Economy – Illinois Layoffs
More job losses in Illinois. State law requires employers to notify the Department of Commerce and Economic Opportunity of significant pending layoffs. This information is published monthly. The pending-layoff list for July 2014 includes several firms with historic ties to Illinois. The Jelly Belly Candy Company, which is moving production of its signature product line of jelly beans to northern California, expects to permanently reduce headcount by 66 from its former flagship factory in North Chicago. Kraft Foods, which is eliminating its private vehicle fleet, submitted its intent to cut 56 truck-driver jobs based in Champaign, Illinois.

Other layoff notices represent cutbacks in the 100-200 position range, of which the most significant by headcount is the pending closure of Jacobson Warehouse in East Moline, Illinois (137 jobs). Other firms announcing layoffs of 100+ positions are Comcast (Romeoville), Intuit (Arlington Heights), and We Clean Maintenance (Chicago).

Economy – Illinois Unemployment
Layoffs add to the total burden of Illinois unemployment, estimated at 6.8% in July 2014. The new monthly numbers, released by the Department of Employment Security (DES) on Thursday, August 14, represent approximately 424,960 Illinois nonfarm residents who are both unemployed and actively searching for work. In addition to this number, it is believed that hundreds of thousands of additional jobless Illinois residents have ceased to actively search for employment. In some cases, these individuals after layoff have involuntarily re-classified themselves as retired workers or persons with disabilities.

While the DES figures indicate that 35,600 new Illinois nonfarm jobs have been created as opposed to job numbers from twelve months ago, this rate of new job creation falls short of overall U.S. job growth. This indicates that Illinois continues to lose ground relative to other states. All of the 12-month Illinois growth tracked by DES was in the public sector and in various private-sector services; Illinois manufacturing continued to shrink in real terms, yielding 5,300 additional jobs from July 2013 through July 2014 on top of the severe losses in this sector suffered in 2008-2013.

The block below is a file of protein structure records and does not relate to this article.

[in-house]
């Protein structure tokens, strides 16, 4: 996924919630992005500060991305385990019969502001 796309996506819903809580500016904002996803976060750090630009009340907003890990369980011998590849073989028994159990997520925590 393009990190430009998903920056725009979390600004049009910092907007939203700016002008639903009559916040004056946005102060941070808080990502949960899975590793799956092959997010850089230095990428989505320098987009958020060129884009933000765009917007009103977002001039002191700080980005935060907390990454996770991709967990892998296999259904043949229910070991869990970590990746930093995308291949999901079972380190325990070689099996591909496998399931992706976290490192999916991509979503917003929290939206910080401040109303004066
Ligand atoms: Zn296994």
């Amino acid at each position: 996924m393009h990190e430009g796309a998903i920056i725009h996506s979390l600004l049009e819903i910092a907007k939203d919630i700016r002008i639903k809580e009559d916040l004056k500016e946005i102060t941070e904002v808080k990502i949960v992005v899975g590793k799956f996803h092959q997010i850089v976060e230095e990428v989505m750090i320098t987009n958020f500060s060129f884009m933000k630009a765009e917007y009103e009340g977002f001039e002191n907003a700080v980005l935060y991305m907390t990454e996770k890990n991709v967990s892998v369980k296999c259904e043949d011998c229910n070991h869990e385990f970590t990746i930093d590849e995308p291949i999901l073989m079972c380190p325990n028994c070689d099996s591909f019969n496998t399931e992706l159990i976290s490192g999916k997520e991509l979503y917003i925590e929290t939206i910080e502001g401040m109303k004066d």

Guns – Concealed Carry
CCL applications reach 84,000 mark. Illinoisans now have the right to apply for concealed carry licenses (CCLs). These licenses grant the holder the right to carry a concealed firearm on a pubic way such as a highway, street, or sidewalk. Most license applicants must submit a photograph, an application fee, and proof of completion of 16 hours of firearms-safety training. In addition, applicants are encouraged (but not required) to submit fingerprints. At the same time, owners and operators of many forms of property, such as a shopping space or public building, are granted the right to prohibit the carrying of concealed weapons.

The Illinois State Police, operator of the CCL program, reports that more than 84,000 license applications have been received. New rules to formalize the application appeal process have been put in place. A summary of the current status of the law from the Associated Press and the Rockford Register-Star can be found here. The Chicago Sun-Times recently published an interactive map with the county-by-county breakdown of CCLs.

Lottery – Revenue Numbers
Northstar Lottery Group fails to hit profit goals for third straight year. At a time of falling or inadequate State tax revenues for schools and other public purposes, public school districts supported by general State aid depend even more heavily on non-tax money for schools, such as profits from lottery ticket sales. With this in mind, the State signed a contract in September 2010 to partially ‘privatize’ the Illinois State Lottery by moving much of its operations to a private-sector contractor.

The chosen firm, Northstar Lottery Group, commenced innovative methods to increase ticket sales over a ten-year period. Northstar, a private partnership 80% owned by international gaming firm GTECH, pledged to sell Lottery tickets online and to perform other tasks that were expected to help the Lottery compete with other sources of gaming entertainment, such as video gaming and riverboat casinos. However, financial audits have discovered that during of the first three full years of contract implementation, Northstar has generated significantly smaller lottery ticket sale and revenue numbers than pledged. In FY14, which ended June 30, 2014, Northstar’s net profit – from which remittances are made to the State’s school funds for distribution to school districts – was $738 million, nearly $250 million below the targeted sum for this year.

Northstar’s under-performing (relative to contractual expectations) ticket sales, profits, and payments to the State have become the subject of increasing concern among State lawmakers of both parties. The firm has responded to concerns by pointing to various mandates and burdens placed on it by the State as part of the overall partial-privatization contact. A Chicago Tribune story on the Northstar situation can be found here.